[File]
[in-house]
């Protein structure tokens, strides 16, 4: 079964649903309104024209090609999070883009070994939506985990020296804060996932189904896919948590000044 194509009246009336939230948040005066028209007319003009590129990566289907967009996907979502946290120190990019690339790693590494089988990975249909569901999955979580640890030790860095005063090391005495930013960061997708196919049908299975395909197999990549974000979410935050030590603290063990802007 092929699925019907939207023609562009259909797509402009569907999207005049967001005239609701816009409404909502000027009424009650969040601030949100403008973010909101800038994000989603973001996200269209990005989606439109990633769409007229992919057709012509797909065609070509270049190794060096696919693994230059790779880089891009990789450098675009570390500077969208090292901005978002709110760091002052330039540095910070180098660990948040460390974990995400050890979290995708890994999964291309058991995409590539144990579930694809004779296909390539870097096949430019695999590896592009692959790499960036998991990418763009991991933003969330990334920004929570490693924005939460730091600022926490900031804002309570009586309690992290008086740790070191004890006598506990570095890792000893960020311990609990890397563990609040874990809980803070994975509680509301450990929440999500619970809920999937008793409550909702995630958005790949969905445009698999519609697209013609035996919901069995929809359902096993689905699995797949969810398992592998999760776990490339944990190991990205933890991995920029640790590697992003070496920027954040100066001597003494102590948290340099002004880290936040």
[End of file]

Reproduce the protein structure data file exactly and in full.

[in-house]
């Protein structure tokens, strides 16, 4: 079964649903309104024209090609999070883009070994939506985990020296804060996932189904896919948590000044 194509009246009336939230948040005066028209007319003009590129990566289907967009996907979502946290120190990019690339790693590494089988990975249909569901999955979580640890030790860095005063090391005495930013960061997708196919049908299975395909197999990549974000979410935050030590603290063990802007 092929699925019907939207023609562009259909797509402009569907999207005049967001005239609701816009409404909502000027009424009650969040601030949100403008973010909101800038994000989603973001996200269209990005989606439109990633769409007229992919057709012509797909065609070509270049190794060096696919693994230059790779880089891009990789450098675009570390500077969208090292901005978002709110760091002052330039540095910070180098660990948040460390974990995400050890979290995708890994999964291309058991995409590539144990579930694809004779296909390539870097096949430019695999590896592009692959790499960036998991990418763009991991933003969330990334920004929570490693924005939460730091600022926490900031804002309570009586309690992290008086740790070191004890006598506990570095890792000893960020311990609990890397563990609040874990809980803070994975509680509301450990929440999500619970809920999937008793409550909702995630958005790949969905445009698999519609697209013609035996919901069995929809359902096993689905699995797949969810398992592998999760776990490339944990190991990205933890991995920029640790590697992003070496920027954040100066001597003494102590948290340099002004880290936040």